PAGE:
Manufacturers have to put warning labels on their products to help customers use them safely. Naturally, some companies don’t like to do this, as raising awareness about potential hazards doesn’t always make people want to buy the items. Telling a customer that a hair dryer can overheat and burn the house down, for example, makes a person think twice about buying it. Companies see this as the opposite of effective advertising.
However, to keep the companies from trying to hide the labels — enabling them to say that they warned the customers when they really didn’t — there are common procedures regarding how these have to be written and placed on products. Here are a few examples:
— The warning labels can’t be confusing. They have to spell out the problem in a way that is easy to read and understand for all consumers, regardless of education levels.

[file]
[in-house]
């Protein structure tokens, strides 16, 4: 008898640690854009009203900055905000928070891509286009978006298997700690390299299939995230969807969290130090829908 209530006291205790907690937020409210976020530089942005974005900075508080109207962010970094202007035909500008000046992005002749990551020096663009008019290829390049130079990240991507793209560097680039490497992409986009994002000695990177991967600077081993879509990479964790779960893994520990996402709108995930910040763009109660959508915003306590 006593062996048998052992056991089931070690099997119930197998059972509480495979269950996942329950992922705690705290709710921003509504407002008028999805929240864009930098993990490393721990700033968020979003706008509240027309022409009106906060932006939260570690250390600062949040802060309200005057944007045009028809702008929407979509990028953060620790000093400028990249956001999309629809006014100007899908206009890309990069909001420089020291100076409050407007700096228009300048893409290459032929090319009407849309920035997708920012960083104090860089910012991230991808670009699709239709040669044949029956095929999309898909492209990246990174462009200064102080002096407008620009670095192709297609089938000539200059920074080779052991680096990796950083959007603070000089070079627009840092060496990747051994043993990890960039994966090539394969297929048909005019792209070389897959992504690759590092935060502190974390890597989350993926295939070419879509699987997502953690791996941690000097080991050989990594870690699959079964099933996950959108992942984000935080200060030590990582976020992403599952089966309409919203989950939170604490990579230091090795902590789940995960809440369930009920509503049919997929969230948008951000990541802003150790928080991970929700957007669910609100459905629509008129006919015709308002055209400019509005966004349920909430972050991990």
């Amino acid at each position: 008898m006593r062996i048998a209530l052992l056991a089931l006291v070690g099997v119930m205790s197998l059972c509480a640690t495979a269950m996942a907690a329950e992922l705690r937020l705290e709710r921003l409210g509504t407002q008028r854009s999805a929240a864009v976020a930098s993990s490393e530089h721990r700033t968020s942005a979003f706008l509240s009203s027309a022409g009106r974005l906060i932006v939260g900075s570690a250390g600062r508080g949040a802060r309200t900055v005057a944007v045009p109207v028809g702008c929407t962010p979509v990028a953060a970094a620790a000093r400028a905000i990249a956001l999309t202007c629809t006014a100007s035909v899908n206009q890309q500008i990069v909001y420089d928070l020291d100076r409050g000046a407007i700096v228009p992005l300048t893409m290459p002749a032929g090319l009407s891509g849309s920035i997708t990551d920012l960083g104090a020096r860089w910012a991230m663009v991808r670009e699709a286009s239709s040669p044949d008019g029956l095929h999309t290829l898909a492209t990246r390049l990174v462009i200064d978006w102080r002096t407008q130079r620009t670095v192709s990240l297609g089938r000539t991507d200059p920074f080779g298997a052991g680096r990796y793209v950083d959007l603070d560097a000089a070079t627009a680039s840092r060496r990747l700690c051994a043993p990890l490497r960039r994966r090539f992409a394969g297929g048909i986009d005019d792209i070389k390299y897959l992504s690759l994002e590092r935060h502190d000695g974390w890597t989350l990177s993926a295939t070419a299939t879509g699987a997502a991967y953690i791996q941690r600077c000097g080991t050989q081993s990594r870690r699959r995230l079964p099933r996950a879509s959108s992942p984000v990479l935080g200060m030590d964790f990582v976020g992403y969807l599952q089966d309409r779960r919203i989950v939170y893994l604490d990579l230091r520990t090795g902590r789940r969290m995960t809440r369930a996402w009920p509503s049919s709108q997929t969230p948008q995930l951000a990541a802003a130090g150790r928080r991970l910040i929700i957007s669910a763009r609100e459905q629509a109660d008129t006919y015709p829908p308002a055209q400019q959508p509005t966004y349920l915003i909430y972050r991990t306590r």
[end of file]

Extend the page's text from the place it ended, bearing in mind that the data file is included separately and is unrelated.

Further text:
— The label needs to be put in a place where the consumer is naturally going to see it. Companies can’t hide them on the inside of the product, for example. A consumer should be able to find the warning while casually examining the product.
— The warning has to be easy to comprehend. For instance, it can’t be written with legal jargon, even if it’s technically correct, so that people can’t grasp it on a first read-through.
Technically, there aren’t regulations regarding color and form, but many warning labels are brightly colored — red, orange, or yellow — to make them easier to find.
Where you injured by a product that didn’t have warning labels, or were the labels that existed defective and not useful? If so, you may be able to seek compensation in New York.
Source: FindLaw, “Defects in Warnings,” accessed July 01, 2016